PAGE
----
Will the U.S. Housing Market Crash in 2022?

During the pandemic, housing prices skyrocketed.

Because of cheap borrowing rates and limited availability in certain areas, people are willing to pay more for homes, which leads to an overall increase of 11.3% in 2020 and 16.9% in 2021.

For many months to come, house-price increases will be less transitory than consumer price growth, as the US housing market will continue to suffer from a shortage of suitable housing for many months to come, Norada Real Estate warned.

It’s a buyer’s market right now.

However, rising property prices, mortgages that are relatively cheap to obtain, and consumers who appear unconcerned about prices raise the specter of the 2008 housing market crash.

Of course, market conditions aren’t identical, but the current situation has many people wondering if what goes up must come down.

Is a Housing Market Crash in the United States Unavoidable?

“The housing market is unlikely to crash due to two primary factors: Andy Kaufman, Chief Investment Officer of Community Capital Management, told TheStreet via email.

(1) Interest rates are at historically low levels (even if they rise a percentage point or two), making long-term mortgage financing affordable, and (2) due to robust wage inflation, first-time homebuyers or buyers looking to upgrade are likely to be ready to jump in if prices begin to fall.”

Many industry professionals who replied to TheStreet’s request for comment on whether the housing market in the United States will crash agreed.

However, not crashing does not imply an inexorable rise in prices, according to Tenpao Lee, retired professor of economics at Niagara University.

Lee pointed out that the current situation is vastly different from the Great Recession of 2008-2009, when the housing market plummeted by more than 40%.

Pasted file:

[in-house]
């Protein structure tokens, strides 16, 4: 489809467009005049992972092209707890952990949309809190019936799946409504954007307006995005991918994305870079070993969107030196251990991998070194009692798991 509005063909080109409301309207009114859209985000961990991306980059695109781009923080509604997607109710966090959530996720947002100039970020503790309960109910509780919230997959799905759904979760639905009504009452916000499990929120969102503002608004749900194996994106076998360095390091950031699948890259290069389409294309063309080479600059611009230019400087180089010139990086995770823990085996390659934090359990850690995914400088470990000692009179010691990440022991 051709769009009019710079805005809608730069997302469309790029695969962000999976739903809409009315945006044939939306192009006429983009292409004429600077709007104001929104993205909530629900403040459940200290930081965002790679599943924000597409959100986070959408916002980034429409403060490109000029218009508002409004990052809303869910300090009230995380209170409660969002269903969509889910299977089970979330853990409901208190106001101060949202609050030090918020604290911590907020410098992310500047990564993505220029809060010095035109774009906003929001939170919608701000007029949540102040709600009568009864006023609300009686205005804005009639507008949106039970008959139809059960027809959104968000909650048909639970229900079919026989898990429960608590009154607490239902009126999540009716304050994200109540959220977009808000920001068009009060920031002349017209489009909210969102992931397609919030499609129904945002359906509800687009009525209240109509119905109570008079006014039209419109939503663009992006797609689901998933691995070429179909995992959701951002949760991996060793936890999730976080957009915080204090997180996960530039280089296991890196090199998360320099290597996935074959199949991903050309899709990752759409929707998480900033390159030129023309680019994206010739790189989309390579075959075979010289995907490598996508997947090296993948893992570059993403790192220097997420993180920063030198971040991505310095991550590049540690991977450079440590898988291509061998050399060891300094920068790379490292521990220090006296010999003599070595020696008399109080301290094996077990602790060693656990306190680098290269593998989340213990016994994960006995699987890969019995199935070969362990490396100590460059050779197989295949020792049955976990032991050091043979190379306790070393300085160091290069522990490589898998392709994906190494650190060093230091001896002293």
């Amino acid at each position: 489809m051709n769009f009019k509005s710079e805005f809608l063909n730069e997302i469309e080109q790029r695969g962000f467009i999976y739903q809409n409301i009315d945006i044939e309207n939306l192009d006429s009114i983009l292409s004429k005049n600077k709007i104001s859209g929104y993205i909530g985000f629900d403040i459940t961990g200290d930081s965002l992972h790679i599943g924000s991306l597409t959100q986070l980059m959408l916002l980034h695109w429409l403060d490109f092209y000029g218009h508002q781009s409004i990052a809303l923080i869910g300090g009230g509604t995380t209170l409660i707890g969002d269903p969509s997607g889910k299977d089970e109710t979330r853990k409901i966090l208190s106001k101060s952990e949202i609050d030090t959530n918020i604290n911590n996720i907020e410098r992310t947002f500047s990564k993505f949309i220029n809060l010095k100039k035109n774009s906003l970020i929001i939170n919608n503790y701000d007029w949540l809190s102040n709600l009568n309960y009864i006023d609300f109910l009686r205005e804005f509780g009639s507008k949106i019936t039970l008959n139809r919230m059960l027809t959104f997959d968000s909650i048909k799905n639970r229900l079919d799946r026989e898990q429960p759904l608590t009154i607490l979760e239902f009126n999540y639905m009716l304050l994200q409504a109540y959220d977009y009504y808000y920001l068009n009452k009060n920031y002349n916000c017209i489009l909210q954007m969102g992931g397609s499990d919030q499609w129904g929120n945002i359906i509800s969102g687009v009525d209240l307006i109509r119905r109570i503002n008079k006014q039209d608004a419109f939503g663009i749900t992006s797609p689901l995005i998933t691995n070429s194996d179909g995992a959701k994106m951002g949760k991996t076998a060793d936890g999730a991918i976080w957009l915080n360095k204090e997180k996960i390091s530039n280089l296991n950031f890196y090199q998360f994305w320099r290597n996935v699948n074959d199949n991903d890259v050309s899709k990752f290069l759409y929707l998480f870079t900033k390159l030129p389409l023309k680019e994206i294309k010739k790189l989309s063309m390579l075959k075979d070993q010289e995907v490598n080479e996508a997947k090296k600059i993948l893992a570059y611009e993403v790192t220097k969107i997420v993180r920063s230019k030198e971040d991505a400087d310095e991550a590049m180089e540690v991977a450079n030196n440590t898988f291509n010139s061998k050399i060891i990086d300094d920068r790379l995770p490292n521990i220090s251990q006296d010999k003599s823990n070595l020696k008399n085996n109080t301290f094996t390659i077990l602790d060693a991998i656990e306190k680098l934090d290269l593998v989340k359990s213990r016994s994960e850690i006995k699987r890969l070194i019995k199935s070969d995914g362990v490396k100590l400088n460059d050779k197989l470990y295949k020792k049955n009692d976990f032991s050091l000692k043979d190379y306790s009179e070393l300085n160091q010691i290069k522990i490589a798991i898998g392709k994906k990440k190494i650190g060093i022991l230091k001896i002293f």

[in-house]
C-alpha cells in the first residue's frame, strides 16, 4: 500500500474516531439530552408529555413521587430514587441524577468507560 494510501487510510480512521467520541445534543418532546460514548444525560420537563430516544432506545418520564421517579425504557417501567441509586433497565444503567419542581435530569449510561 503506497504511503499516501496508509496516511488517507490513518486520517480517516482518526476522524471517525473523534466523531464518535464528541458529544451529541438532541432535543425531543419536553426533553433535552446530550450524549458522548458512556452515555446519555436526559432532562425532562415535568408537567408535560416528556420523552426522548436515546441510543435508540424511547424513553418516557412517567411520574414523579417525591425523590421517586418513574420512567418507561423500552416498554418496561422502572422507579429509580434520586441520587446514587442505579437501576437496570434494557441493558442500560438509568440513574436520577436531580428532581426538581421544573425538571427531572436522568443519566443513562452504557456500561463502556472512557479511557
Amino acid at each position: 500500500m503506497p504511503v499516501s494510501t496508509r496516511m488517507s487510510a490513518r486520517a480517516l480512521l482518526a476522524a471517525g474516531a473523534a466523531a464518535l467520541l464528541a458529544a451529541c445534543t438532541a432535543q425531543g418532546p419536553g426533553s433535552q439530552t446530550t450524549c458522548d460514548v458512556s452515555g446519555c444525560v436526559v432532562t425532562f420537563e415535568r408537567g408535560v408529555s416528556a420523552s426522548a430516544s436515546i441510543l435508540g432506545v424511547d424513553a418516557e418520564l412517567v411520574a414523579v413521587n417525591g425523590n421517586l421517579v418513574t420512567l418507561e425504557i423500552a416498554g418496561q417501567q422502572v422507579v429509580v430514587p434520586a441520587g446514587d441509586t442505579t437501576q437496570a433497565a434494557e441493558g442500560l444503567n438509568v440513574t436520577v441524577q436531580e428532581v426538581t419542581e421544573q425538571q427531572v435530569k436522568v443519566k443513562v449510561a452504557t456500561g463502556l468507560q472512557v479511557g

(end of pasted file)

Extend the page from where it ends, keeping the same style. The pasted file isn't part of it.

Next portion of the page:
“During the Great Recession of 2008-2009, demand for housing vanished due to increasing unemployment rates, while supply, inventory, and construction were at an all-time high, with roaring expectations initially followed by massive defaults,” he said.

“Lower prices were predicted by both demand and supply.

As a result, housing prices have plummeted to an all-time low.

He explained that this is unlikely to happen in 2022.

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Today, with higher interest rates and inflation forecasts, the demand for housing may fade a little, he wrote, “but the supply of housing has also been reduced due to higher labor and lumber prices caused by the pandemic’s supply chain concerns.”

To put it another way, the demand side predicted lower prices, and the supply side predicted the opposite.

Furthermore, the unemployment rate is continuously decreasing, which may help to stabilize demand.

As a result, while the total effect on housing prices may be a fall, it is unlikely to be a crash.

Why Isn’t This the Housing Market of 2008?

Julian Morris, a Certified Financial Planner, explained why the current situation is very different from the one in 2008, even though it looks like it is the same on the surface.

This market, unlike 2008, is driven by supply and demand.

Younger families are relocating to the suburbs from the metropolis.

The rate of acceleration may be reduced, but there will be no impending crash unless there is a surplus of extra housing, which there isn’t, “he penned.

People having adjustable-rate mortgages and overleveraging were the driving forces behind the financial crisis of 2008.

They defaulted, resulting in a glut.

This time, though, things are different. ”

Banks made it incredibly easy for almost anyone to secure a mortgage in 2008.

Overall, credit criteria were lax, and people with fair to good credit could obtain low-interest loans without the bank validating their income or assets.

That created a situation in which even a minor economic downturn would cause many people to default (which is exactly what happened).

In addition, Fannie Mae and Freddie Mac, which are government-backed loans, have limited how much money they can lend, which helps keep bad loans from clogging up the system.

Because there isn’t as much cheap money for unqualified buyers, the housing market is more secure and protected from a crash than it was in 2008.

The reality is that the market will continue strong for inventory-related reasons unless something changes in the economy that leads to greater defaults (or lenders relax their rules like they did in 2008).

Right now, supply is still quite tight and demand is still very high, “commented real estate broker Christopher Avallon.”

Even if rates rise and inventories do not rise, we will see more of the same beginning in 2021.